• Rent growth expectations for the next three years rose for hotels (revenue per available room [RevPAR]) and apartments and fell for other property types. Industrial rent growth will lead all property types with 2018–2020 growth averaging 3.2 percent, followed by apartments (2.5 percent), hotels (2.3 percent RevPAR growth), office (1.7 percent), and retail (1.3 percent). We note that except for industrial, rental growth for all property types will be below forecast inflation rates.
  • Over the next three years, national vacancy or availability rates are forecast to rise modestly for all property types, as solid demand is matched by increased supply. The apartment vacancy rate will increase to 5.2 percent in 2020 from 4.9 percent at YE 2017, consistent with the prior survey.  Industrial availability will be 7.5 percent in 2020, barely higher than in 2017 and well below the long-term average of 10.1 percent. The office vacancy rate will increase by 60 bps over the next three years, ending 2020 at 13.6 percent. Finally, retail availability will finish 2020 with 9.8 percent vacancy, an increase of 20 bps over 2017.
  • Forecast returns as measured by the NCREIF Property Index (NPI), which tracks core unleveraged institutional properties, have improved compared with the prior update. Total returns are forecast at 6.5 percent, 6 percent, and 5 percent for 2018, 2019, and 2020, respectively. Much of the forecast return will come from income, which is forecast at 5 percent in 2018 and rising to 5.3 percent in 2020. Industrial will continue as the strongest property type, with an average total return of 9.2 percent through 2019, compared with 5.8 percent for the overall index. All other property types will trail the index, with average returns of 5.5 percent for apartments, 5.1 percent for office, and 4.1 percent for retail. The retail return implies negative appreciation as the sector continues to face headwinds from e-commerce.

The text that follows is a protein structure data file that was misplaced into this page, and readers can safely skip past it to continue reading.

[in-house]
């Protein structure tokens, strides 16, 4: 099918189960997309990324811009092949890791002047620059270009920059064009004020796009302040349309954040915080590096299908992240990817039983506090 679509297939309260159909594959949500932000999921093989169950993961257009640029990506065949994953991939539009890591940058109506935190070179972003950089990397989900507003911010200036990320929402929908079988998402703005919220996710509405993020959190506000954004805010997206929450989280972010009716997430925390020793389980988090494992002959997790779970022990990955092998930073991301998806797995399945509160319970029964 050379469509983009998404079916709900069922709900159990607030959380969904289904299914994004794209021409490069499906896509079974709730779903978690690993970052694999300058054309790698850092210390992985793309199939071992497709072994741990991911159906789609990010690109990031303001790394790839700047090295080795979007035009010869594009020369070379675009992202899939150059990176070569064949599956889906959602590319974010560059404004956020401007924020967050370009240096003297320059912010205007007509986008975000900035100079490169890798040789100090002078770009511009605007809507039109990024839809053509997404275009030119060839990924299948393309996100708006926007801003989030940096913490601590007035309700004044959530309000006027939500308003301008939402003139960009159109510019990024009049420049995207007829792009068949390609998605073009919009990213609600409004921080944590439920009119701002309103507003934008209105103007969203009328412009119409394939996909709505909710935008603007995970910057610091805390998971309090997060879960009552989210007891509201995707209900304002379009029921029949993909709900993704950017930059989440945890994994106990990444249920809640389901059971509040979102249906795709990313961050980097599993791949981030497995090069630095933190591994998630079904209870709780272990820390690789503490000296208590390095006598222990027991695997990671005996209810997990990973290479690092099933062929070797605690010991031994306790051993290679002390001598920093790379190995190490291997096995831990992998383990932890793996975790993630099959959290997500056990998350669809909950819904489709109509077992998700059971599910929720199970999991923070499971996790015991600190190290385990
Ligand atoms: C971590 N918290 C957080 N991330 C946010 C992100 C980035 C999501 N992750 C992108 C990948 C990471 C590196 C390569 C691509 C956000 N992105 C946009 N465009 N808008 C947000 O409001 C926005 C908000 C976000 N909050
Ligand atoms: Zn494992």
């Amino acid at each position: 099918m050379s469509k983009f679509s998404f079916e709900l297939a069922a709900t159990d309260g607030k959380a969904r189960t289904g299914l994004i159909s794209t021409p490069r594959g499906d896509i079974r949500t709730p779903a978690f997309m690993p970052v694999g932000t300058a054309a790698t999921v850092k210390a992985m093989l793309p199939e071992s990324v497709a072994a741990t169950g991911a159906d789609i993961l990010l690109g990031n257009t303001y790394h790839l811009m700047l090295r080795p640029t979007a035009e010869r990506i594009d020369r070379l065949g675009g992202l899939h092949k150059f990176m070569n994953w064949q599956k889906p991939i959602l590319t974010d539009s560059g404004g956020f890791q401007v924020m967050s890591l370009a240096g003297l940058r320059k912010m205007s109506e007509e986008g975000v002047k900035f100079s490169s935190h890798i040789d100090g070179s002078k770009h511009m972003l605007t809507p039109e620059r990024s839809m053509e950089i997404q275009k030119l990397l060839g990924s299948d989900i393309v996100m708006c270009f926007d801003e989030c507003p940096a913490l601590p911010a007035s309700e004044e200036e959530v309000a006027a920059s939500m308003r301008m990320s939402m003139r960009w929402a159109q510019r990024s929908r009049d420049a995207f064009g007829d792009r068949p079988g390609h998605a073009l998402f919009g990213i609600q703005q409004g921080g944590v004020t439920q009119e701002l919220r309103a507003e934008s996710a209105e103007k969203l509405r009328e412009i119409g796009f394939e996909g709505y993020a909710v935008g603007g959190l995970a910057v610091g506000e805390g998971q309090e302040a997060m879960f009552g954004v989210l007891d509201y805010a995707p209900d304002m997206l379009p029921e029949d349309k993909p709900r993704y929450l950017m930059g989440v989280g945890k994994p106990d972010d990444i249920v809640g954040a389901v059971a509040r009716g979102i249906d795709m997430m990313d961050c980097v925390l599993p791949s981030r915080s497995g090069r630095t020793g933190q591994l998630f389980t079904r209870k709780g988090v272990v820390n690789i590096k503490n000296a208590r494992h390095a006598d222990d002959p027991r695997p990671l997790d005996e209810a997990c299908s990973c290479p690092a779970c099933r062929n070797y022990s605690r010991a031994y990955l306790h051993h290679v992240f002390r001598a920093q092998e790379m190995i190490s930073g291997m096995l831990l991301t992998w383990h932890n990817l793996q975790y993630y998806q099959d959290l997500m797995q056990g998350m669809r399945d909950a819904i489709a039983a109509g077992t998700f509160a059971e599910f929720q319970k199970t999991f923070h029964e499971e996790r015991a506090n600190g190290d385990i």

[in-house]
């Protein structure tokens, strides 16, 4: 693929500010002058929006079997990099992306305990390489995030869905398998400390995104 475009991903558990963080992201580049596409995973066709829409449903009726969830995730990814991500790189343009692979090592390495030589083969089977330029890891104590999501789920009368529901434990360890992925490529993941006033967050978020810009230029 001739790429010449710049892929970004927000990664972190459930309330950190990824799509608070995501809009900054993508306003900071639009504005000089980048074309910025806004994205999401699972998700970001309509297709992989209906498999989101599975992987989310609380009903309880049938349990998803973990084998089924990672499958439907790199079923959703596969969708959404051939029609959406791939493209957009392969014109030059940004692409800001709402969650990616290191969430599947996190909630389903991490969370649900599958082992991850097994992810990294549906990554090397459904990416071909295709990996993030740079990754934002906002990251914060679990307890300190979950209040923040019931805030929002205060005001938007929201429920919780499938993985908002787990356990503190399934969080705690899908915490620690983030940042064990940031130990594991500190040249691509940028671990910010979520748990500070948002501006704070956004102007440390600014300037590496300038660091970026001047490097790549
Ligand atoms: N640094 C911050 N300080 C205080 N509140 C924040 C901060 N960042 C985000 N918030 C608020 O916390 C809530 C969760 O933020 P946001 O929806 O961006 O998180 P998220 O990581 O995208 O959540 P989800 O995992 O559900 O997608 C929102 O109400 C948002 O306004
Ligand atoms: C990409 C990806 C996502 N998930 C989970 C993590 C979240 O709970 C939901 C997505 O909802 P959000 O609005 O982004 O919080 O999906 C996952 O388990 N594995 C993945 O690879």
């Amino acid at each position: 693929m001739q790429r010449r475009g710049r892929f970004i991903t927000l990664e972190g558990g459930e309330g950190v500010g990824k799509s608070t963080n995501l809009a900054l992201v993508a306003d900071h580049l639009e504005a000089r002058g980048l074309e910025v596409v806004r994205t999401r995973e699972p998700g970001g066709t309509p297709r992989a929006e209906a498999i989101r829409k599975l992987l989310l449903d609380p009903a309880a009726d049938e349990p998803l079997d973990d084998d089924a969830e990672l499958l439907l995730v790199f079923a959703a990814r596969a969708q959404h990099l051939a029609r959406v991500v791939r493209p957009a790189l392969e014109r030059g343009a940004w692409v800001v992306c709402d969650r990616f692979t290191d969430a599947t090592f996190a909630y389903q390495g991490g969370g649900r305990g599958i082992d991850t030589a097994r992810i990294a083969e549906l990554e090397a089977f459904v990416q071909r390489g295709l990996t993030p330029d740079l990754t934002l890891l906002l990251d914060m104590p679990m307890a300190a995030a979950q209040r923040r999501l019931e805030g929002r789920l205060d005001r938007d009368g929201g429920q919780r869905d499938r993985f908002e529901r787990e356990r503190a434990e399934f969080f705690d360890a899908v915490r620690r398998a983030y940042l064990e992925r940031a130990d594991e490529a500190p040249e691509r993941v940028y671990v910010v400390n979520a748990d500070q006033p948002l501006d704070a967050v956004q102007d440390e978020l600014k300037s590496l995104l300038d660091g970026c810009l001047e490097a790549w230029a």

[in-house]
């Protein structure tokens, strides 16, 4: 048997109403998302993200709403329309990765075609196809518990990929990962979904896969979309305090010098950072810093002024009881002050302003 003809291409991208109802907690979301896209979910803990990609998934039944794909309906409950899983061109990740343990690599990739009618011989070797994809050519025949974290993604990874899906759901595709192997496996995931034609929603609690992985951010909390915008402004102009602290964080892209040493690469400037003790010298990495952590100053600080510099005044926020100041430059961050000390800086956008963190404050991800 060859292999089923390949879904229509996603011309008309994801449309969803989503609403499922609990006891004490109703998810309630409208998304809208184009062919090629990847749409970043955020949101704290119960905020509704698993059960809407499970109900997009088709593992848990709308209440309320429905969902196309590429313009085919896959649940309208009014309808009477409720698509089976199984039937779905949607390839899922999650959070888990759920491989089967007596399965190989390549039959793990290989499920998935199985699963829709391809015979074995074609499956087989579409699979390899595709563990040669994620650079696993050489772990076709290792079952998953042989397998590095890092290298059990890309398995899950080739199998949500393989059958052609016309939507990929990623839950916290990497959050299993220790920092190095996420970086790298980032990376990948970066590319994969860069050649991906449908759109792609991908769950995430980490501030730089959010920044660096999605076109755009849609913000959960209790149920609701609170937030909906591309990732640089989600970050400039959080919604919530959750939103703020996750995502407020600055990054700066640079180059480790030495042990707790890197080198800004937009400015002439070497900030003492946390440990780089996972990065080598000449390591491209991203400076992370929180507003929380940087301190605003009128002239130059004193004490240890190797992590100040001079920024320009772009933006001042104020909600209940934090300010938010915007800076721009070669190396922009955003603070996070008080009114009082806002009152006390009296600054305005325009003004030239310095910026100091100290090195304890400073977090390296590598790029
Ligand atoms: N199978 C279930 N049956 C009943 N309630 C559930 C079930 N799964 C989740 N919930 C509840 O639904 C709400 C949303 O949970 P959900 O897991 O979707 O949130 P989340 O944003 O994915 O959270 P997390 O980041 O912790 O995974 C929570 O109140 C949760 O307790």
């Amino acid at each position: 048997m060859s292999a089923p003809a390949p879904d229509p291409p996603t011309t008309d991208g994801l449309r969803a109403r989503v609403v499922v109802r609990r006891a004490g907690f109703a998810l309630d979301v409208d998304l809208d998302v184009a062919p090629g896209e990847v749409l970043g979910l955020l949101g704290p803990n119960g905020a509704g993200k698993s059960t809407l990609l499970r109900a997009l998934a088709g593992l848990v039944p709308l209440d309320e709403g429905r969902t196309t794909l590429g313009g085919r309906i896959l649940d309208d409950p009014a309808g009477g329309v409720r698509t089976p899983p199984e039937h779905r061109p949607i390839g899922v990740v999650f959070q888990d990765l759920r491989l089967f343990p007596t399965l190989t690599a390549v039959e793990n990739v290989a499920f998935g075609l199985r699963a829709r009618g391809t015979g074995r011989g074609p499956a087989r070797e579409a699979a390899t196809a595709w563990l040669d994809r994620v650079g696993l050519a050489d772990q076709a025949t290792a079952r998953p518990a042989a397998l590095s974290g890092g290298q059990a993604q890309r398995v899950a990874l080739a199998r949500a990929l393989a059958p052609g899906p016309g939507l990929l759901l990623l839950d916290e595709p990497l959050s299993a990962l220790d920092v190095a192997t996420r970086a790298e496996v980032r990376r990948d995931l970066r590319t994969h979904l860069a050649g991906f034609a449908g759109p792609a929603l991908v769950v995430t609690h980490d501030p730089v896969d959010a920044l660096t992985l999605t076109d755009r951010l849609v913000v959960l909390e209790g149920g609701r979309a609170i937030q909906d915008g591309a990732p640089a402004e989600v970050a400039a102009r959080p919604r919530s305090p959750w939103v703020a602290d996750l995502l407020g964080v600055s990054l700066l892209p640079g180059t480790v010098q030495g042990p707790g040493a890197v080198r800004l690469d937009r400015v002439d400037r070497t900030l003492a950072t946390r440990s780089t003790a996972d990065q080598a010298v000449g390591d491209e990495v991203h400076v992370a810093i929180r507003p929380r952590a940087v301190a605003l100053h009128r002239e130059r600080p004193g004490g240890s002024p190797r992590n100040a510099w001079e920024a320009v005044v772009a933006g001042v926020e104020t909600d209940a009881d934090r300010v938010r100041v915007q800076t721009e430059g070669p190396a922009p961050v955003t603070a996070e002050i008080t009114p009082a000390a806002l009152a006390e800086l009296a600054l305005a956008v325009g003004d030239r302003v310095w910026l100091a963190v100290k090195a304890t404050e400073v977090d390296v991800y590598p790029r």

• Equity real estate investment trust (REIT) returns are the one area where forecasters moved to a more pessimistic stance, with lower return expectations compared with the spring forecast. The NAREIT composite is forecast to average 4.1 percent from 2018 to 2020, about 150 bps lower than the prior forecast and well below the 20-year average of 10.8 percent. While REIT returns often diverge from private real estate in the short term, the current ULI forecast predicts six years (2015–2020) of underperformance relative to private return indices.
  • The single-family housing construction outlook weakened over the past six months, with starts forecast to rise to 900,000 and 930,000 units in 2018 and 2019, respectively, before slipping to 900,00 units in 2020, all years below the long-term annual average of almost 1 million homes.

In summary, respondents to the October 2018 ULI Real Estate Economic Forecast have become increasingly optimistic over the past six months for the first two forecast years. Strong GDP and job growth in 2018 have set the stage for solid real estate demand and absorption, particularly for the rest of 2018 and in 2019. Forecasters have signaled slowing—though still positive—growth in 2020, which could be due to a respite from the tax cut–led growth of the next 15 months or concerns that the very long current expansion cannot last forever. Expectations for the real estate market are more tempered than for the overall economy, with rent growth and return forecasts below trend and surprisingly moderate for late in the cycle. That said, if forecasters are correct about growth continuing through 2020, the 11-year real estate expansion that started in 2010 will be one of the longest on record.